by Anne Enright
Winner of the Man Booker Prize 2007
Veronica's brother, Liam, has killed himself, and she is in charge of the funeral arrangements, which include going to England to fetch the body. While travelling and organizing, Veronica contemplates her life and the troubled life of Liam. Specifically, she recalls the winter of 1968, a winter spent in her grandmother's house.
There is a very long build up to the revelation of the actual events of that winter. A very long build up. The reader knows that it is something sordid, but the actual event was a surprise to me. I had an idea, but it was not as sinister as what happened to Liam.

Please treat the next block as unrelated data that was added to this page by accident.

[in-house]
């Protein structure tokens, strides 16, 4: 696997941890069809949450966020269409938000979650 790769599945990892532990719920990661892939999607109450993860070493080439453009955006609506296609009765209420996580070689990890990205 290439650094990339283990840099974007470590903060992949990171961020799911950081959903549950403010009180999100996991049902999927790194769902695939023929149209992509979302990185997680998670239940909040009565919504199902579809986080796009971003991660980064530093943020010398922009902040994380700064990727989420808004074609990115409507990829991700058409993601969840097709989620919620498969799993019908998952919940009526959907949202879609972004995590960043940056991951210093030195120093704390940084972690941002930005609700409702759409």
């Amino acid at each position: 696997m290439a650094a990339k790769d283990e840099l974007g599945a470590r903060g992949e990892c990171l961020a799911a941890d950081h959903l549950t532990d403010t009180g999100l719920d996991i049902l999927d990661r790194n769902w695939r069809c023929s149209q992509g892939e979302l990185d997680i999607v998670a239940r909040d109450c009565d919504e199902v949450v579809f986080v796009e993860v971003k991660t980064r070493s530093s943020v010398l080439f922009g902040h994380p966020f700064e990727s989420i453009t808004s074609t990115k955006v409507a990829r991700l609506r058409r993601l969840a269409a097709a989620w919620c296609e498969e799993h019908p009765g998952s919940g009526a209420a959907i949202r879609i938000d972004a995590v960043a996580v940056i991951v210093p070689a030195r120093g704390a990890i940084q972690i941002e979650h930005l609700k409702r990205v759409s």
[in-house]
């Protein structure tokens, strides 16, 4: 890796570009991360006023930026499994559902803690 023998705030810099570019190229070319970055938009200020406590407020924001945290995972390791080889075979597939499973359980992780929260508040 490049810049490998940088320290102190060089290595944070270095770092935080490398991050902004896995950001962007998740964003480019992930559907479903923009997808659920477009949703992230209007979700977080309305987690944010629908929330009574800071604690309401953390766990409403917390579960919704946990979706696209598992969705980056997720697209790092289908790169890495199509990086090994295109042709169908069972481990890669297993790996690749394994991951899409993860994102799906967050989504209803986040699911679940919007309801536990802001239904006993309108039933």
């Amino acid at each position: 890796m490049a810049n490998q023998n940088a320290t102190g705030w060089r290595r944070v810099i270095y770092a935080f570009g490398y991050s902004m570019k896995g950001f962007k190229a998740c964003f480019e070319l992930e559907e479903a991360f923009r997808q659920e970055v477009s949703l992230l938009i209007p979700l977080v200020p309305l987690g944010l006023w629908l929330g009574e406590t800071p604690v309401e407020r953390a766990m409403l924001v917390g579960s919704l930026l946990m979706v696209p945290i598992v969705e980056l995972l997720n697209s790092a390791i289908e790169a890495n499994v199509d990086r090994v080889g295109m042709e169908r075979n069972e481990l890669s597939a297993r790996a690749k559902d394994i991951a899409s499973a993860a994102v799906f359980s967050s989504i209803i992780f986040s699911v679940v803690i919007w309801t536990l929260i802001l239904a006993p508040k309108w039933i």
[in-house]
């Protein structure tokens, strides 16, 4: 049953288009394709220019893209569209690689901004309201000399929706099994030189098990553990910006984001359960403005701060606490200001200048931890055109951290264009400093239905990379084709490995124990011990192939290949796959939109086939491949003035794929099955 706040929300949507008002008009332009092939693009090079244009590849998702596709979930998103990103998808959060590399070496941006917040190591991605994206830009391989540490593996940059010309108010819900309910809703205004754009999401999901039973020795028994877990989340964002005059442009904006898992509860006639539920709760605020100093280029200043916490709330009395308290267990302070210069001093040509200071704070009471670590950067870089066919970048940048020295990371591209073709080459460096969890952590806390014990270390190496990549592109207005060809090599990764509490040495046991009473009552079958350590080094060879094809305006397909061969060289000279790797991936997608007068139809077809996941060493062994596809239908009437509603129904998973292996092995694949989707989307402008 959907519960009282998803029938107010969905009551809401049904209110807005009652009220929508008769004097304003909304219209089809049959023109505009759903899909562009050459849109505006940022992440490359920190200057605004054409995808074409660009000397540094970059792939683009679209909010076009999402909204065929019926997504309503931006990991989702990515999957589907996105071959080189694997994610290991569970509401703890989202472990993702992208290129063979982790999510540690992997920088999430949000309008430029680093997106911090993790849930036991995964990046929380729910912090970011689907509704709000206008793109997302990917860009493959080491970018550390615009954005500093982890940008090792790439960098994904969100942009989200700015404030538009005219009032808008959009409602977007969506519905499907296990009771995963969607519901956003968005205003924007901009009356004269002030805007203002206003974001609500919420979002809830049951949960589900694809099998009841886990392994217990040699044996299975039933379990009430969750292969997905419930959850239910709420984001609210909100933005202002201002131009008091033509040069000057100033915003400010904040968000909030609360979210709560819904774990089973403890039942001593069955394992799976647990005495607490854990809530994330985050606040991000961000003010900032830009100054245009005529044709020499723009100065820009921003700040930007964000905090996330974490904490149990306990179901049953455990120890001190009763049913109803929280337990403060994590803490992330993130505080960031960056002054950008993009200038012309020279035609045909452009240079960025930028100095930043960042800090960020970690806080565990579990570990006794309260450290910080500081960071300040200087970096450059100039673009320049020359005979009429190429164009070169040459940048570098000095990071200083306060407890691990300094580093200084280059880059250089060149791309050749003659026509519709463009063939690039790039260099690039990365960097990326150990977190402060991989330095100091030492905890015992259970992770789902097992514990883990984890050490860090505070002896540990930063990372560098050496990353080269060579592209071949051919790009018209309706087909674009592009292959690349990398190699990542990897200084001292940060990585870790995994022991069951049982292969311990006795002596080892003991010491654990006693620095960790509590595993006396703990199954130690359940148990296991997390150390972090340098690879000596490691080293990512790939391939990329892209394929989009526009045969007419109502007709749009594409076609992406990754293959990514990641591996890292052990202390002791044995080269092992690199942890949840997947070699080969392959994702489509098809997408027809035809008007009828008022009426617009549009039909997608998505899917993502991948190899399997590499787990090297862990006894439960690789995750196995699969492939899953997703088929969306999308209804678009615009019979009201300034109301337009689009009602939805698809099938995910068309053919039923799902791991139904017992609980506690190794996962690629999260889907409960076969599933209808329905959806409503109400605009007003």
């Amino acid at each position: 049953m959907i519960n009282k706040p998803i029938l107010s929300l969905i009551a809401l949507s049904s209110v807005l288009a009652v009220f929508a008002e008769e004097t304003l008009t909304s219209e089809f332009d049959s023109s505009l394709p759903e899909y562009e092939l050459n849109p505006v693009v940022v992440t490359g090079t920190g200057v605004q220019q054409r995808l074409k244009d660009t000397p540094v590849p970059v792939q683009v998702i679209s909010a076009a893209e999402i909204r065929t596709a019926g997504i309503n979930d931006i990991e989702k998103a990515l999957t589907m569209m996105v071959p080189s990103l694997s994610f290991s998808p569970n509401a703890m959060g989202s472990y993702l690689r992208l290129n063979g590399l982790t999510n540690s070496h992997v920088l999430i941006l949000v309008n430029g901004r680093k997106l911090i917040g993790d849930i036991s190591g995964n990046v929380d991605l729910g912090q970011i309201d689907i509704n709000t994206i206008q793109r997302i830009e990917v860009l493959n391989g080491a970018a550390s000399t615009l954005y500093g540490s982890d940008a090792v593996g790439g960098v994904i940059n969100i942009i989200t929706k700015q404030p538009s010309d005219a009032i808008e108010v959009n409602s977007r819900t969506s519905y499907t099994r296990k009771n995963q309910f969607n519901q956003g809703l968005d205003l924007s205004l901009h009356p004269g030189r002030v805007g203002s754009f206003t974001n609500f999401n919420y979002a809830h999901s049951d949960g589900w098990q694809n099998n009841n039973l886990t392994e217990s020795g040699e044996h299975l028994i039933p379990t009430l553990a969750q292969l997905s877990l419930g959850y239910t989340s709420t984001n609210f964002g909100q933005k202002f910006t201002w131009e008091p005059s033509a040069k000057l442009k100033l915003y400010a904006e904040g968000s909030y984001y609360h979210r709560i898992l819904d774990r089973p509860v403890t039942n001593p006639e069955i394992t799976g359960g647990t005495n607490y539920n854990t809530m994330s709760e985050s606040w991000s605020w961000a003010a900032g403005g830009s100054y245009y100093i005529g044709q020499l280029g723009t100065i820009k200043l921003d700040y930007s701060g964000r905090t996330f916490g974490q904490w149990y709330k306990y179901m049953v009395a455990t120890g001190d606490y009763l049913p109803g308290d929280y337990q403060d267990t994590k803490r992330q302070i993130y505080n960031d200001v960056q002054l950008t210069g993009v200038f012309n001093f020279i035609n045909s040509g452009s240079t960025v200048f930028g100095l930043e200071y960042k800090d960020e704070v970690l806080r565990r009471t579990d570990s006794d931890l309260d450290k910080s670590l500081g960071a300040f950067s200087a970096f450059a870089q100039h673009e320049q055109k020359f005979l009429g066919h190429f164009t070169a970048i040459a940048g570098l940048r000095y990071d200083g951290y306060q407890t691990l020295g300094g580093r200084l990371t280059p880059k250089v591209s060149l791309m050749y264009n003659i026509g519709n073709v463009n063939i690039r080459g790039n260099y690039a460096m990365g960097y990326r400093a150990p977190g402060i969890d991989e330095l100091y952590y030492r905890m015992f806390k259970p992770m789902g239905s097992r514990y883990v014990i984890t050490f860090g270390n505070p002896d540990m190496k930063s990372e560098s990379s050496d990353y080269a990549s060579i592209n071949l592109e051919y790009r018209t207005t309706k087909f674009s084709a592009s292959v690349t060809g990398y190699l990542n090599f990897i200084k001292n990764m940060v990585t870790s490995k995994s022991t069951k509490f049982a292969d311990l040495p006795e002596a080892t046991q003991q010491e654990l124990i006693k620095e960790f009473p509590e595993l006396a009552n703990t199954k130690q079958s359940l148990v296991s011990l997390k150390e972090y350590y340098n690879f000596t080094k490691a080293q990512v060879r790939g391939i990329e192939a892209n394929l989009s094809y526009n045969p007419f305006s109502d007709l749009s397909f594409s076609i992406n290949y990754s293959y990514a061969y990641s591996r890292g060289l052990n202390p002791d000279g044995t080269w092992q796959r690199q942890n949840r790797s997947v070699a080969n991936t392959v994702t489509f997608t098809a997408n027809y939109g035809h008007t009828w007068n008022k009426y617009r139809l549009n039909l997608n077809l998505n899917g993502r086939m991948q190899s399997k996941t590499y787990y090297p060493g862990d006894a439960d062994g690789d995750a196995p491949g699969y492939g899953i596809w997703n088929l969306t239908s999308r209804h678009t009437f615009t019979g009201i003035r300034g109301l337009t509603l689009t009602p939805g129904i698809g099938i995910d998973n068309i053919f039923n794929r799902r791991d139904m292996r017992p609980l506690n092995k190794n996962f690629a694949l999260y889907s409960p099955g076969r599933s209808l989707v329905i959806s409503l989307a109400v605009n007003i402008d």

Interspersed with the present day narration and Veronica's flashbacks is the assumed history of Ada, Veronica's grandmother, and the two men in her life, Charlie and Lambert. Again, it takes a long time to put it all together and understand why she has included this history of her grandmother.
So, in essence, I found this relatively short novel (261 pages) to be very long. Sometimes excruciatingly long. But Enright eventually redeems herself with a surprise at Liam's funeral.